As companies expand their footprint globally, the geographic distribution of their revenues evolves over time and their economic exposures may diverge from their country of domicile and primary listing. We believe that this raises a critical issue for institutional investors.
Indeed, with the continued integration of world markets, companies across different size segments are increasingly exposed to economic activity beyond their domestic borders. Consider this: As of June 30, 2014, Korea-domiciled Samsung Electronics Co. derived 90% of its revenues outside Korea and close to 50% outside emerging markets (EM). Yum Brands, a consumer discretionary company headquartered in the United States, generated 53% of its revenues from China and only 22% from the United States. We can see in the below exhibit how creating an index based on revenue exposures provides a striking contrast to one based on market capitalization.
Market Cap vs . Revenue Exposure of MSCI ACWI Index
In this global context, it is crucial to understand the geographic distribution of company revenues as it may enhance the investment decision processes for constructing and managing global portfolios. To that end, the MSCI Economic Exposure Indexes aim to reflect the performance of companies with high economic exposure to specific regions. Managers can use these in a number of different ways:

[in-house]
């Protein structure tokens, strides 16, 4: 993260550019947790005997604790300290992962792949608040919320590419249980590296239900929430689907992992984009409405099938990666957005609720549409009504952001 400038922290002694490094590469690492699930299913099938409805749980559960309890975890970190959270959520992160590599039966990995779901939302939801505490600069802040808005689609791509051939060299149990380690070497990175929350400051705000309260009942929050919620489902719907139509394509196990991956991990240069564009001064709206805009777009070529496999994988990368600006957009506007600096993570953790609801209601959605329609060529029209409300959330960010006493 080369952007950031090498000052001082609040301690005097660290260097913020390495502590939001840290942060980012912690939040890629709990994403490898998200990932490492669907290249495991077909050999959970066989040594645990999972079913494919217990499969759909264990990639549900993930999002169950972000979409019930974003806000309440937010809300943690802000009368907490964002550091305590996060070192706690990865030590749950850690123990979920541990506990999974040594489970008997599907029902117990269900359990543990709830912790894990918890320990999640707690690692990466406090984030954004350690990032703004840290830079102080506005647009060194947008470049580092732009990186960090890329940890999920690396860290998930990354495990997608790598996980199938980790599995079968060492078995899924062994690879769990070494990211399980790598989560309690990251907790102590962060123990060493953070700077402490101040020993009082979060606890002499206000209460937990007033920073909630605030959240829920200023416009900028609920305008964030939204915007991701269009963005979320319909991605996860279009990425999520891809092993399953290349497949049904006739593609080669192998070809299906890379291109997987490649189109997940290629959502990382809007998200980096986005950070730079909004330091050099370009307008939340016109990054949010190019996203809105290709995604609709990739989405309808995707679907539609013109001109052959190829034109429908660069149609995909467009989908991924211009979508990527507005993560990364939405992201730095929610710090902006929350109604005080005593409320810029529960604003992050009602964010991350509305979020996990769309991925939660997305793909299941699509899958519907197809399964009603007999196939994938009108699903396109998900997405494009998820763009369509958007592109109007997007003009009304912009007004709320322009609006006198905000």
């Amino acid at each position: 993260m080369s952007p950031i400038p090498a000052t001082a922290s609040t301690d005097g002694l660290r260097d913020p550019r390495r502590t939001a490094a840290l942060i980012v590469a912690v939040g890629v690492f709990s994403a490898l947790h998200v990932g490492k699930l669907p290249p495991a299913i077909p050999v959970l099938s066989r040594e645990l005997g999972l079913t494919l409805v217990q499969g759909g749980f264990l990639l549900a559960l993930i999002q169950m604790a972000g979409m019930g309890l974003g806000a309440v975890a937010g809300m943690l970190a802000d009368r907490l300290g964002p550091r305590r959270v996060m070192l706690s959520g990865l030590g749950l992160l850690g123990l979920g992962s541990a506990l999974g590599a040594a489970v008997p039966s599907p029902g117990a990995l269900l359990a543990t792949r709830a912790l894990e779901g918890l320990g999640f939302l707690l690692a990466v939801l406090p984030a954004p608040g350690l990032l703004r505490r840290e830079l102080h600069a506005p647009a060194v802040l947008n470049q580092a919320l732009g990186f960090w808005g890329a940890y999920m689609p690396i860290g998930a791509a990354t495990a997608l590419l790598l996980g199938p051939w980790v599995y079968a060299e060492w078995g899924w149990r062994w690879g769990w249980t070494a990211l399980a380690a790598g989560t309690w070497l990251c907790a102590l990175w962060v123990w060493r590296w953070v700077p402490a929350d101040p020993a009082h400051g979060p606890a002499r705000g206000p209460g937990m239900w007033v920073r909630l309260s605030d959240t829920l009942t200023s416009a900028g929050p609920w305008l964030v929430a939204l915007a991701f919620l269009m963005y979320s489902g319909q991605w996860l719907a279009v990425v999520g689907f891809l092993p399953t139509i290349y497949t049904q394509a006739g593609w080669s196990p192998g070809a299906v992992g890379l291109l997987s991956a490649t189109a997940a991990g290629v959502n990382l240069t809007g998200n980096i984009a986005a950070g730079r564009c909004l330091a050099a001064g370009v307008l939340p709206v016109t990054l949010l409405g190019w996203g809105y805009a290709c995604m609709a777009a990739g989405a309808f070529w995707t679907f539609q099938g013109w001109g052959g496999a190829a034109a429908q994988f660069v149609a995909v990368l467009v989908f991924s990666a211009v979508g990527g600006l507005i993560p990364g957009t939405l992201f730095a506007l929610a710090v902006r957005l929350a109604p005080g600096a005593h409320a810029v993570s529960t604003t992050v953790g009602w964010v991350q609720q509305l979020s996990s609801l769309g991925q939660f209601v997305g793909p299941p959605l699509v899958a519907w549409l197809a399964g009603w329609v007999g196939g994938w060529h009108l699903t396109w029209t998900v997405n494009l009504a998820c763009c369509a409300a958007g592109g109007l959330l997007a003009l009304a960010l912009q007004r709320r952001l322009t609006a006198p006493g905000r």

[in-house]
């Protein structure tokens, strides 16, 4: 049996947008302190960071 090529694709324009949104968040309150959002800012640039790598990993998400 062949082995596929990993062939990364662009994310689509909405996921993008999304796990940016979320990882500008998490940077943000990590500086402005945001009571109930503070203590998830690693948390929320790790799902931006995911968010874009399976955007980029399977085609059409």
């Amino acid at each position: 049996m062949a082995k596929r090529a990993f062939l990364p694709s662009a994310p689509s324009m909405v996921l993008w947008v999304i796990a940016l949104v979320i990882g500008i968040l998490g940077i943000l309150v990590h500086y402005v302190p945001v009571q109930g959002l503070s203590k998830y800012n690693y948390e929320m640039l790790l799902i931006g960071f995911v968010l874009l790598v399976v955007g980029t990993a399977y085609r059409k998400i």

- Tilting their portfolios towards domestic stocks with higher international exposure.
- Creating a more “pure” domestic bias in their portfolio.
- Dynamically allocating to (or away from) securities in countries or regions that display momentum.
- Increasing or decreasing allocations via passive exposures.
- Developing an alternative way to diversify globally through a portfolio of companies with diversified regional exposure.
Read the paper, “Economic Exposure in Global Investing.”